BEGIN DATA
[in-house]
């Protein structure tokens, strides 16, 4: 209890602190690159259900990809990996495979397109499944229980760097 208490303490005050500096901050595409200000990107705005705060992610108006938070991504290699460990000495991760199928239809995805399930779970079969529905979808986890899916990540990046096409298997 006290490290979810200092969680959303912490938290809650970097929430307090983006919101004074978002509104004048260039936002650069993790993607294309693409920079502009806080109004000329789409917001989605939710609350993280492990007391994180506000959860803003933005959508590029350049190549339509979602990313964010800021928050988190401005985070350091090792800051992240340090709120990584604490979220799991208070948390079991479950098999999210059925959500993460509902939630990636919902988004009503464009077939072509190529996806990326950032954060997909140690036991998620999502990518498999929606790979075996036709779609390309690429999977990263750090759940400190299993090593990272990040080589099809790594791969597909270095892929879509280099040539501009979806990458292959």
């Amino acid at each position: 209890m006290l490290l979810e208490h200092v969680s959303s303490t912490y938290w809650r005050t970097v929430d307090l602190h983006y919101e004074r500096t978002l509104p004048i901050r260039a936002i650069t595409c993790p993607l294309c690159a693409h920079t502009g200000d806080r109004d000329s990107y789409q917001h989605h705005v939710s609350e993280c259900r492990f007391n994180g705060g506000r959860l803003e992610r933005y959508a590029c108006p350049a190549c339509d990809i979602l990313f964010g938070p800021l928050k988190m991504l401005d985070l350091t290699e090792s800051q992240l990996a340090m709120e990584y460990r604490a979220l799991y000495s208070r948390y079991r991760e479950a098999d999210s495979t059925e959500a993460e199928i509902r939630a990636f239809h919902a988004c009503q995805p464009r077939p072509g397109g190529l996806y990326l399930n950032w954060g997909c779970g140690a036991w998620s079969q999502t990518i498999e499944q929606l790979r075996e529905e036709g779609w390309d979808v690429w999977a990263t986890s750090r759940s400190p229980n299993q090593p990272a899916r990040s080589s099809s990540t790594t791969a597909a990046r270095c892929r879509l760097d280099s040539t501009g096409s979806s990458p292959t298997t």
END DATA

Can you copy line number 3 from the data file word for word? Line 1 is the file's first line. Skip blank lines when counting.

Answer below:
């Amino acid at each position: 209890m006290l490290l979810e208490h200092v969680s959303s303490t912490y938290w809650r005050t970097v929430d307090l602190h983006y919101e004074r500096t978002l509104p004048i901050r260039a936002i650069t595409c993790p993607l294309c690159a693409h920079t502009g200000d806080r109004d000329s990107y789409q917001h989605h705005v939710s609350e993280c259900r492990f007391n994180g705060g506000r959860l803003e992610r933005y959508a590029c108006p350049a190549c339509d990809i979602l990313f964010g938070p800021l928050k988190m991504l401005d985070l350091t290699e090792s800051q992240l990996a340090m709120e990584y460990r604490a979220l799991y000495s208070r948390y079991r991760e479950a098999d999210s495979t059925e959500a993460e199928i509902r939630a990636f239809h919902a988004c009503q995805p464009r077939p072509g397109g190529l996806y990326l399930n950032w954060g997909c779970g140690a036991w998620s079969q999502t990518i498999e499944q929606l790979r075996e529905e036709g779609w390309d979808v690429w999977a990263t986890s750090r759940s400190p229980n299993q090593p990272a899916r990040s080589s099809s990540t790594t791969a597909a990046r270095c892929r879509l760097d280099s040539t501009g096409s979806s990458p292959t298997t």